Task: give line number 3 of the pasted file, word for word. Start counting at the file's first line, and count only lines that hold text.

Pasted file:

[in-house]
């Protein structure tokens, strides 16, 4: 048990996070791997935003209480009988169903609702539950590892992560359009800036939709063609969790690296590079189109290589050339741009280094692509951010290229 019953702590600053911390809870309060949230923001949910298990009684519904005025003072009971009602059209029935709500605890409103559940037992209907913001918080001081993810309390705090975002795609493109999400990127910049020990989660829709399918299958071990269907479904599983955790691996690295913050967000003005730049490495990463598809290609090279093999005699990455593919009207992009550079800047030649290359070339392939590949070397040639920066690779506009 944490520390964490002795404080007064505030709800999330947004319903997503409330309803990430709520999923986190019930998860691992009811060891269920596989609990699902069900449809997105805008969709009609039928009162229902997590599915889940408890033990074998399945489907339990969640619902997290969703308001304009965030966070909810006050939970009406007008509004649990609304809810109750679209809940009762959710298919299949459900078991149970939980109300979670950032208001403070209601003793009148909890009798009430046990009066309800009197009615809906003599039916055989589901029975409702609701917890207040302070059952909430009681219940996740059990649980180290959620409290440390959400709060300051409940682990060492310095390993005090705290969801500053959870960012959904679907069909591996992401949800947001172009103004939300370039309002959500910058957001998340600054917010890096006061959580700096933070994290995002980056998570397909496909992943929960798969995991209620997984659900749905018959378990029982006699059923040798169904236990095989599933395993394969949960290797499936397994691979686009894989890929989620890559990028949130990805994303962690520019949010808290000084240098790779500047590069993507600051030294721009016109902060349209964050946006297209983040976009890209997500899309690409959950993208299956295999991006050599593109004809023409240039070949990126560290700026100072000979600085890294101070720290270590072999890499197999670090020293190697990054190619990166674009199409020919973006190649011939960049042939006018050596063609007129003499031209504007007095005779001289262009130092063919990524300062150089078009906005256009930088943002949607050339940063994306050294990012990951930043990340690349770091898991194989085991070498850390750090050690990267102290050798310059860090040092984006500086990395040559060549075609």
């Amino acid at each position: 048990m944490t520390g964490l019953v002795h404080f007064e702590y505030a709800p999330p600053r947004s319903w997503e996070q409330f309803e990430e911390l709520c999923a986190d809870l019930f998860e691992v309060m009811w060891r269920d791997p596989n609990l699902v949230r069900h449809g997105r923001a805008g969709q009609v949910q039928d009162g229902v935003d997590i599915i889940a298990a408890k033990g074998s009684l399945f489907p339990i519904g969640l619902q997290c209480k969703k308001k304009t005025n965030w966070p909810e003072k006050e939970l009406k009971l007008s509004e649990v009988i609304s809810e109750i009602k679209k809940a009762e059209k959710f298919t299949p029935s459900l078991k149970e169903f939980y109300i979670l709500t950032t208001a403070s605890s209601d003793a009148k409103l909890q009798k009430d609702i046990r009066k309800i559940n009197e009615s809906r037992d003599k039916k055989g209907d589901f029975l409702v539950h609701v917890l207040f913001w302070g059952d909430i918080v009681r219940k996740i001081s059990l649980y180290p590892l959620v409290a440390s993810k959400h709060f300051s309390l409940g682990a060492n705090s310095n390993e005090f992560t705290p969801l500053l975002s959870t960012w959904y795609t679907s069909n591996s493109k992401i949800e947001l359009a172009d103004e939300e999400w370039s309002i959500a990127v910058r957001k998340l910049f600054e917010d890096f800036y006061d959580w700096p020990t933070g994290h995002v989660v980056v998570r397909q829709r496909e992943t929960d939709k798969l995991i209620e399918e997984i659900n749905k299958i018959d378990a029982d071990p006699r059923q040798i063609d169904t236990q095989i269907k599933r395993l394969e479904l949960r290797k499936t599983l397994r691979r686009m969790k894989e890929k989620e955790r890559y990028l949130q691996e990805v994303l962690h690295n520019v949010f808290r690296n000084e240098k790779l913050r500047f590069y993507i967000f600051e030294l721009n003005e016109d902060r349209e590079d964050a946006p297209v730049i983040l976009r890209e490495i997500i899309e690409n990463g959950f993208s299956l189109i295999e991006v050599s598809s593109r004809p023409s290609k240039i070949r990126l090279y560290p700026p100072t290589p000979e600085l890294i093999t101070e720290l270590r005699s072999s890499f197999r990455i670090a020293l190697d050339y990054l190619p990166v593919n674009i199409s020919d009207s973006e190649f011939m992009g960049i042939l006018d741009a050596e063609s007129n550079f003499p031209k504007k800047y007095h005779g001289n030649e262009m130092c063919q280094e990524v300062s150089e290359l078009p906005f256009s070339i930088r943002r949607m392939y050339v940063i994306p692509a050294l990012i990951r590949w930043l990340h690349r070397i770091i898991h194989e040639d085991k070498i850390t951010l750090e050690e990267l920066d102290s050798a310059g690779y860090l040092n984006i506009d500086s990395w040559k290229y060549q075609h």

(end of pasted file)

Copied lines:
């Amino acid at each position: 048990m944490t520390g964490l019953v002795h404080f007064e702590y505030a709800p999330p600053r947004s319903w997503e996070q409330f309803e990430e911390l709520c999923a986190d809870l019930f998860e691992v309060m009811w060891r269920d791997p596989n609990l699902v949230r069900h449809g997105r923001a805008g969709q009609v949910q039928d009162g229902v935003d997590i599915i889940a298990a408890k033990g074998s009684l399945f489907p339990i519904g969640l619902q997290c209480k969703k308001k304009t005025n965030w966070p909810e003072k006050e939970l009406k009971l007008s509004e649990v009988i609304s809810e109750i009602k679209k809940a009762e059209k959710f298919t299949p029935s459900l078991k149970e169903f939980y109300i979670l709500t950032t208001a403070s605890s209601d003793a009148k409103l909890q009798k009430d609702i046990r009066k309800i559940n009197e009615s809906r037992d003599k039916k055989g209907d589901f029975l409702v539950h609701v917890l207040f913001w302070g059952d909430i918080v009681r219940k996740i001081s059990l649980y180290p590892l959620v409290a440390s993810k959400h709060f300051s309390l409940g682990a060492n705090s310095n390993e005090f992560t705290p969801l500053l975002s959870t960012w959904y795609t679907s069909n591996s493109k992401i949800e947001l359009a172009d103004e939300e999400w370039s309002i959500a990127v910058r957001k998340l910049f600054e917010d890096f800036y006061d959580w700096p020990t933070g994290h995002v989660v980056v998570r397909q829709r496909e992943t929960d939709k798969l995991i209620e399918e997984i659900n749905k299958i018959d378990a029982d071990p006699r059923q040798i063609d169904t236990q095989i269907k599933r395993l394969e479904l949960r290797k499936t599983l397994r691979r686009m969790k894989e890929k989620e955790r890559y990028l949130q691996e990805v994303l962690h690295n520019v949010f808290r690296n000084e240098k790779l913050r500047f590069y993507i967000f600051e030294l721009n003005e016109d902060r349209e590079d964050a946006p297209v730049i983040l976009r890209e490495i997500i899309e690409n990463g959950f993208s299956l189109i295999e991006v050599s598809s593109r004809p023409s290609k240039i070949r990126l090279y560290p700026p100072t290589p000979e600085l890294i093999t101070e720290l270590r005699s072999s890499f197999r990455i670090a020293l190697d050339y990054l190619p990166v593919n674009i199409s020919d009207s973006e190649f011939m992009g960049i042939l006018d741009a050596e063609s007129n550079f003499p031209k504007k800047y007095h005779g001289n030649e262009m130092c063919q280094e990524v300062s150089e290359l078009p906005f256009s070339i930088r943002r949607m392939y050339v940063i994306p692509a050294l990012i990951r590949w930043l990340h690349r070397i770091i898991h194989e040639d085991k070498i850390t951010l750090e050690e990267l920066d102290s050798a310059g690779y860090l040092n984006i506009d500086s990395w040559k290229y060549q075609h």